There is an interesting interview on the Zeek web site with Arthur Schwartz. He talks about the concept of food writing as a profession. Most interesting to me though is his deep knowledge of food history in New York City and his strong opinion on current food trends.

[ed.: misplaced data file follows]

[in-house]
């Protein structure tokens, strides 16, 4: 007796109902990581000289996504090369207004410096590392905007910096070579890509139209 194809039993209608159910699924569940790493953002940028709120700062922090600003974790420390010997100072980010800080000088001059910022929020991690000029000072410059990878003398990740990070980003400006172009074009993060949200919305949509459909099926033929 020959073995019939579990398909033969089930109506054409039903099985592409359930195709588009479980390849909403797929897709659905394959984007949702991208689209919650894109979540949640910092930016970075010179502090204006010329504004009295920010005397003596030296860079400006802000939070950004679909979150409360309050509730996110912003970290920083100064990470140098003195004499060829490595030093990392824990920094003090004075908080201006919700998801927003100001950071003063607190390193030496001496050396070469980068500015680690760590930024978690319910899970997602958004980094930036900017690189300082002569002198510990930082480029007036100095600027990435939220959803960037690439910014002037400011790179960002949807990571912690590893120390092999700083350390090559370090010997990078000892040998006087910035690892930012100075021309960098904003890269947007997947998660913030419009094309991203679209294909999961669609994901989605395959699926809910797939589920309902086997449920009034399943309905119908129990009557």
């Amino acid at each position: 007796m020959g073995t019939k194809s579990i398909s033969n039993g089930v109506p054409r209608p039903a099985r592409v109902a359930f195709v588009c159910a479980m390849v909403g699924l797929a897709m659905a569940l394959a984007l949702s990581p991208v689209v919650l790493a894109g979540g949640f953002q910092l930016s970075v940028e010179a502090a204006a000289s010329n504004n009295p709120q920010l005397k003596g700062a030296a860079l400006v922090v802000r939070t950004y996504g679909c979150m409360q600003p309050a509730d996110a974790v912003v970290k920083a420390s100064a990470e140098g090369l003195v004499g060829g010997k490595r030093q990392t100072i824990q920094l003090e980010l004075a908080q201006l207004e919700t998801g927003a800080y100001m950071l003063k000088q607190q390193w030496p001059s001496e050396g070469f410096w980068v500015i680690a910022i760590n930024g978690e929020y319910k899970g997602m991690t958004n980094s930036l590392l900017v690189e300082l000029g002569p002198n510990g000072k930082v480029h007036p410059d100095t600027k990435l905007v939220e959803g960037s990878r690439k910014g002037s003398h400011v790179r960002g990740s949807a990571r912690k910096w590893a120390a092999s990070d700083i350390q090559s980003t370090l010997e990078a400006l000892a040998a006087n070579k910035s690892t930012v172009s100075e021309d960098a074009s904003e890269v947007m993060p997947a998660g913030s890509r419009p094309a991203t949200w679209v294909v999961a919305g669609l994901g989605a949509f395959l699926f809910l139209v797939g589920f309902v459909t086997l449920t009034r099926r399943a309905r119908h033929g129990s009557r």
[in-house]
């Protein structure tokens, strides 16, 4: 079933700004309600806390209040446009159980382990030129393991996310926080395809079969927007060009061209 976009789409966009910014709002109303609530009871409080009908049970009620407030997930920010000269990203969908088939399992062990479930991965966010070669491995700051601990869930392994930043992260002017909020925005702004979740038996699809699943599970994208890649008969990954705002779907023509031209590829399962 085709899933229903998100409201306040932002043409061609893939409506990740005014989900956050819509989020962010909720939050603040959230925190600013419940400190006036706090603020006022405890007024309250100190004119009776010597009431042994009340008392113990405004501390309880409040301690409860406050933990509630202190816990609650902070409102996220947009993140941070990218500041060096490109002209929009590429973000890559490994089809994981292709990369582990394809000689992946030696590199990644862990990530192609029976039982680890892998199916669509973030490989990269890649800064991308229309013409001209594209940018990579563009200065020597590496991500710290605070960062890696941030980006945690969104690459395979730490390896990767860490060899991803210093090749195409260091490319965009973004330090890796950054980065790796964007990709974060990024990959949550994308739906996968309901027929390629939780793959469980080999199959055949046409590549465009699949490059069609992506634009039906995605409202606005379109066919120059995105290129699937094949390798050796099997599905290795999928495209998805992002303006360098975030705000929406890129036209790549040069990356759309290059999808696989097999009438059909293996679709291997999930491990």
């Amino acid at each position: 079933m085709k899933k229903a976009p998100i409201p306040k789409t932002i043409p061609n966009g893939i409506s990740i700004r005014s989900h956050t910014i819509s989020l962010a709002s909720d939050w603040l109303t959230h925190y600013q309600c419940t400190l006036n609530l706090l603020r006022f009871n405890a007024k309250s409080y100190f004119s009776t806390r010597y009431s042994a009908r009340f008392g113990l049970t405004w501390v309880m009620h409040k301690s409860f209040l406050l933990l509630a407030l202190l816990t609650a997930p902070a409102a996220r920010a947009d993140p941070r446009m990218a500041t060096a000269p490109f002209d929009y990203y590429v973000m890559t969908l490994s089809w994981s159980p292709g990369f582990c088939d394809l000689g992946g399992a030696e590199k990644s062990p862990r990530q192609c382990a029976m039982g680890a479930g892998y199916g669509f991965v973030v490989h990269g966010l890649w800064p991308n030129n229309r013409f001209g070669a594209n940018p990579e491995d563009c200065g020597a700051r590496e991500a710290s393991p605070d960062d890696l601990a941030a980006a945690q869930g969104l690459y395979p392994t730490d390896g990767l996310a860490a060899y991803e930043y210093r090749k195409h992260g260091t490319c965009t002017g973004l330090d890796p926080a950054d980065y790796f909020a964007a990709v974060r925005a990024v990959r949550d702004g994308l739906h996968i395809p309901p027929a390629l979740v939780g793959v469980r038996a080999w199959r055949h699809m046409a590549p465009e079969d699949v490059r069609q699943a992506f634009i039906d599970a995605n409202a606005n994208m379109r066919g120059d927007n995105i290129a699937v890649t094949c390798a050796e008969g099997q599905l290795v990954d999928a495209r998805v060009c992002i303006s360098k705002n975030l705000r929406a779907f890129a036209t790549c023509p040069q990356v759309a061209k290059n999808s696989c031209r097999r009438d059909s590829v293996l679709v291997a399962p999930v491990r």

You know, after World War II, really from the 1930s through 1950s, mainstream New York menus had Jewish food on them. You could go to a mainstream restaurant where the appetizers were shrimp cocktail and gefilte fish. Or the soups would be mushroom barley and lobster bisque. Or underneath the grilled ham with pineapple was brisket. Every New Yorker ate these dishes. There were the assimilated Jews who ate shrimp cocktail and the gentiles who liked gefilte fish. And that doesn’t exist anymore. The ethnic blending is over in New York. Now it’s all 'chef food.' To me, food is not just something just to eat, it’s also a reflection of our culture. Of course the chef food is also a reflection of our culture. But it doesn’t speak well of our current culture [laughs], when I see Mario Batali on television boiling pasta in red wine and topping it with cranberries, it just doesn’t speak well. I enjoy food that has context and culture.